Wow I never thought I would ever do this. I figured I have already missed my boat on the whole backpacking/youth hostel thing. We were camping out at the camp ground at the Ayer’s Rock Campground near the Uluru-Kata Tjutu National Park because I planned the whole trip out in two days and I couldn’t get us reasonable accommodation that didn’t cost, like, $500 a night. So sleeping in a tent, it was.
(the choice of cooking implements were sadly lacking)
It seemed like, though, that everyone around us was well prepared and came with their own portable stove and cooking equipment. We only had some provisions, plates and cutleries and a billy can! I actually planned to just buy food there but the choice was so sadly lacking that when we by chance discovered the communal kitchen, I decided that I would hit the supermarket and make us some food. It was absolutely packed at first but once we made a trip to the supermarket and came back, the crowd had died down and the kitchen was nice and empty.
(I didn’t realise there was a water boiler there, I actually set a huge wok to boil some pasta)
To the certain extent I was prepared for everything to cost more, but I didn’t expect everything to nearly double in price! Amazingly, the only thing that wasn’t double in price was the steak. They loved their steak out there. That was the only thing in that entire Ayer’s Rock Resort IGA that didn’t cost much more than it would in Melbourne!
(pasta sauce with broccoli, zucchini and bacon)
So I ended up making us two meals there on both nights we camped there. The first night I made pasta with vegetables and bacon, having all the ingredients from the box. The second night, Mum insisted on some more meat and so I made green curry with beef and mushrooms and stir-fried lettuce with bacon.
(we had salad every night)
Things I already had in the provision box (some of which desperately needed to be used up):
- 1 x 500g. fusili
- 1 jar of Leggo’s Stir-Through pasta sauce
- 2 slices of bacon
- an iceberg lettuce
- cooking oil
- fish sauce
- seasoning soy sauce
- green curry sauce (Mum bought this in Thailand so it really wasn’t so bad)
- 2 tomatoes
- 1/2 broccoli
- 1/2 zucchini
- 3 x mushrooms
(our pasta mean on the first night)
The rest I had to acquire at the supermarket, of course. I cut up some bacon, broccoli and zucchini. I stir-fried them in a bit of oil and added the Chilli, Tomato and Olive Stir-through pasta sauce in this mildly-filthy frying pan that I had to stir with a bent-up ladel. The shared equipment’s cleanliness had a lot to be desired I have to admit. Mum insisted on rewashing everything but some of the burnt on filth just wouldn’t come off. Ah well. The food they were selling there didn’t look much more appetising though! I’d rather have something I made!
(pasta dinner for three, cooked in a communal kitchen, served in provided bowls)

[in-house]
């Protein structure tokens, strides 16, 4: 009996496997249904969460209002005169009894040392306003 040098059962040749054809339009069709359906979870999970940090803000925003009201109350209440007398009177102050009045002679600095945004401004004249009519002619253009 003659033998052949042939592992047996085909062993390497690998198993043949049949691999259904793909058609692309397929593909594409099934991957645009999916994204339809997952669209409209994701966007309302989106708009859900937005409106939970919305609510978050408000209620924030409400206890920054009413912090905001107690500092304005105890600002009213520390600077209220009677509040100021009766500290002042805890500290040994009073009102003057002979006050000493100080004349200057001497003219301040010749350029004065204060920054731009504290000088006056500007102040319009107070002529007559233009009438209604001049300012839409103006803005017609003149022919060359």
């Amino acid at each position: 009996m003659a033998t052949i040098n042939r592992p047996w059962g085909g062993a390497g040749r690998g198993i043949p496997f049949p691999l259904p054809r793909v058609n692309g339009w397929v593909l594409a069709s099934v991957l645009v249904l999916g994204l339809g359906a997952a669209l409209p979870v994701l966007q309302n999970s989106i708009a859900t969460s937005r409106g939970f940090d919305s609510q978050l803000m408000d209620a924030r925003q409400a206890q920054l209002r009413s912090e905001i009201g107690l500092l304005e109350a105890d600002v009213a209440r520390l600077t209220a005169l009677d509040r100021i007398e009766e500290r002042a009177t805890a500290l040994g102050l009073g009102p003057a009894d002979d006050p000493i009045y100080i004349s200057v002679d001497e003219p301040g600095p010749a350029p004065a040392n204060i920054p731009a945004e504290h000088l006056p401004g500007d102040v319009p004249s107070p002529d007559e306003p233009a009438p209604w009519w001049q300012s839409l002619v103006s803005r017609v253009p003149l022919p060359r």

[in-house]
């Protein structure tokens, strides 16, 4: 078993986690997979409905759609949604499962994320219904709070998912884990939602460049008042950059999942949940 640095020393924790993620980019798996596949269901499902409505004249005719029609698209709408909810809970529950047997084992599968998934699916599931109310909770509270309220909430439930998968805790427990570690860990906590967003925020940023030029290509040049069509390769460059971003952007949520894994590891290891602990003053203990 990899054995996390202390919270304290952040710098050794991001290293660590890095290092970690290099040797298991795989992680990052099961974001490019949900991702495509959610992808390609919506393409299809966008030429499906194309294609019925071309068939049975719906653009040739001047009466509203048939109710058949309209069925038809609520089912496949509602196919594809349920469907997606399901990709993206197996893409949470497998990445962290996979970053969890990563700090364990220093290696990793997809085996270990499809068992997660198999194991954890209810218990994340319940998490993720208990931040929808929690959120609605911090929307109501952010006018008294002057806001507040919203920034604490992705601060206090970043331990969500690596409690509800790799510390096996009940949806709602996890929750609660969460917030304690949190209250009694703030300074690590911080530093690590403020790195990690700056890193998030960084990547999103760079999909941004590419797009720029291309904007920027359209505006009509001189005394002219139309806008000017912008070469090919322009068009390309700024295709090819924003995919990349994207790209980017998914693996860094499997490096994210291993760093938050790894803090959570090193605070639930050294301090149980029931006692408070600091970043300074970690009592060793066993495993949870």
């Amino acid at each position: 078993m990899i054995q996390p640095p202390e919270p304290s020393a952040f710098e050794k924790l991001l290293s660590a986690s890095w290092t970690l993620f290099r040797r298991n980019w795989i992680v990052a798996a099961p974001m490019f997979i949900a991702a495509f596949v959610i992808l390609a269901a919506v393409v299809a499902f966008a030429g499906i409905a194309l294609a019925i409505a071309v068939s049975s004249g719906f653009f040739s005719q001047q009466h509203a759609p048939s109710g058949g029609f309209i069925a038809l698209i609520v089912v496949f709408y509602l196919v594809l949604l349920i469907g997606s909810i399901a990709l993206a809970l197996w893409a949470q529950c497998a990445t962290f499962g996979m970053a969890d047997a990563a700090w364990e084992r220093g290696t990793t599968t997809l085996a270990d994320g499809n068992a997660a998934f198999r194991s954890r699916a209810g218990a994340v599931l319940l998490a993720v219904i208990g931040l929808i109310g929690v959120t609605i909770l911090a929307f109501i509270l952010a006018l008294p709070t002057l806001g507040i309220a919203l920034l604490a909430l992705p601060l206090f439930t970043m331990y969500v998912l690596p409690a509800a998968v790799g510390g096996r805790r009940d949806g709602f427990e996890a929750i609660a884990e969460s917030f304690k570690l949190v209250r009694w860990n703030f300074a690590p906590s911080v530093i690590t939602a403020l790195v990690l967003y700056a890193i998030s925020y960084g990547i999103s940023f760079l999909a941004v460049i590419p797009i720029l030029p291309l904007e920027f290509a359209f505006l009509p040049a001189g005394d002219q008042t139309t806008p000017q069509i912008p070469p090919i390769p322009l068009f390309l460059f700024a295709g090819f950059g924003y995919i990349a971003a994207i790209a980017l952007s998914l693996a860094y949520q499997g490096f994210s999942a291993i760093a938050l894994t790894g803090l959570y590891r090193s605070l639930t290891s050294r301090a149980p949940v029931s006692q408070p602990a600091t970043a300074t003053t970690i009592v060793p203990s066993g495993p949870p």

I ended using all of the pasta and sauce and we had some for lunch the next day (we needed to energy to climb the Uluru!)
(green curry with beef and mushroom, this is me breaking every Thai cooking rule here)
The second night saw us procuring some very nice and reasonably priced scotch fillets, which Mum promptly grilled up (in a wok I might add as it was the only thing we could lay our hands on because we went in during peak time on that day). I sliced the other one up and marinade it in 1 tbsp of fish sauce. I brought the green curry sauce to boil and added the steak and mushrooms and simmer and cooked them quickly so that the beef stayed nice and tender.
Yes I know. There is no mushroom in any Thai curry, ever. But I needed to use up the mushrooms as we didn’t have a fridge and I would be damned to store anything in the communal fridge! Again, I made a lot of food hoping to have it for picnic lunch the next day. Not a great idea with the curry as the fat solidified, so we saved it (and thankfully it lasted) until we get to Alice Springs where we had a microwave!
(stir-fried lettuce with bacon)
I also stir-fried lettuce and bacon together quickly in very hot oil. I only used salt as a flavouring ingredient. Everyone thought it tasted great. But the wok was so filthy it really put me off that I just couldn’t enjoy it knowing it was cooked in such a filthy communal wok. I literally added a heap of salt into a heated wok to clean out all the burnt bits that were on there that couldn’t be removed by detergent and scouring. It was rather disgusting to see what came off it. Although I cleaned it rather well, the memory lingered! I know the lettuce probably wasn’t a traditional stir-fry veggie but everyone should try it. It’s rather good.
(Rice cooked in a billy)
I made some rice in a billy! The trick is to use a lot less water because the billy is much taller and narrower so there’s less room for water to evaporate. Still the same ten minutes, just as it takes on the stove.
I guess I wouldn’t mind cooking in a communal kitchen again. I loved the big space and industrial-sized stove. The cleanliness had a lot to be desired but I think I’ll be happy to do it again provided that I bring my own saucepan, wok, frying pan, etc!
I saw a few families cooking in the kitchen together and it seemed like a great family bonding experience. I think that’s what everyone should do at home. Cook with your family. Sit down and eat the meal you have all prepared together. It was an experience for me observing all the family dynamics that were going on. I found it very interesting.